The High Court has ruled councils must support disabled children in travelling families, even when they move to other parts of Britain.In a decision welcomed by the Equality and Human Rights Commission, the court ruled Worcestershire Council must support a three-year-old boy even when he is in another part of the country.
The boy, who has Down’s syndrome as well as other complex medical conditions, is part of a travelling Roma Gypsy family.
The family travels across England working at fairs during the summer, but is based in Malvern, Worcestershire, in the winter.
The council had declined to fund nursery services for the boy, known as Child J, while the family were travelling.
But Justice Edward Holman said there were ‘powerful submissions’ that it was unrealistic for Child J to access services from scratch every time the family moved to a different local authority area.
The judge said: ‘Everyone loves a funfair. They are part of the tapestry of our national life. But there would be no funfairs without the travelling families who own the rides and amusements, erect them, man them, and then take them onto the next pitch.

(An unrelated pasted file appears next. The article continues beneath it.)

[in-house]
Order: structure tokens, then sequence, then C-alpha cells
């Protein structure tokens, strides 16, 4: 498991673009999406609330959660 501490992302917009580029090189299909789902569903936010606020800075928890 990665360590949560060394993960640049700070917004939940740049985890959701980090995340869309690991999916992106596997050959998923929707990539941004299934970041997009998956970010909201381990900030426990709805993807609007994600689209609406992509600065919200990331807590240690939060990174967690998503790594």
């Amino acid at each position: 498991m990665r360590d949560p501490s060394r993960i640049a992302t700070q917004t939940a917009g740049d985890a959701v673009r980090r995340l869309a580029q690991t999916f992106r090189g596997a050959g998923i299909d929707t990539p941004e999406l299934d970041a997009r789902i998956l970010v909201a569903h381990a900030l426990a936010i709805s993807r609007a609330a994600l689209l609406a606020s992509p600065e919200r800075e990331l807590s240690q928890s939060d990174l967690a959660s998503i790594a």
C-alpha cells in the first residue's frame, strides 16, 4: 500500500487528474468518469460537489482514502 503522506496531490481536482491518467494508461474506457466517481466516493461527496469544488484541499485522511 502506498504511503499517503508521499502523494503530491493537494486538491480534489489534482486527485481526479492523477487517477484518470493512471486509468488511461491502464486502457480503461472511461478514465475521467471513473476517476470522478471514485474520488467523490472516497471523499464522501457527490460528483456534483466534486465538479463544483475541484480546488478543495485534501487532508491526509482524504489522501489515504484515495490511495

‘It must be a hard life and a hard working one, but it is a good life and an honourable one, which brings fun and joy to many people.’
He ruled that Worcestershire Council was able to exercise its power outside of its area, and should continue funding any provision it had put in place for the child.
Wendy Hewitt, legal director at the EHRC, said: ‘This important ruling means that this little boy, and others in similar situations, can now continue their traditional way of life without fearing the loss of essential services to meet their health and educational needs.’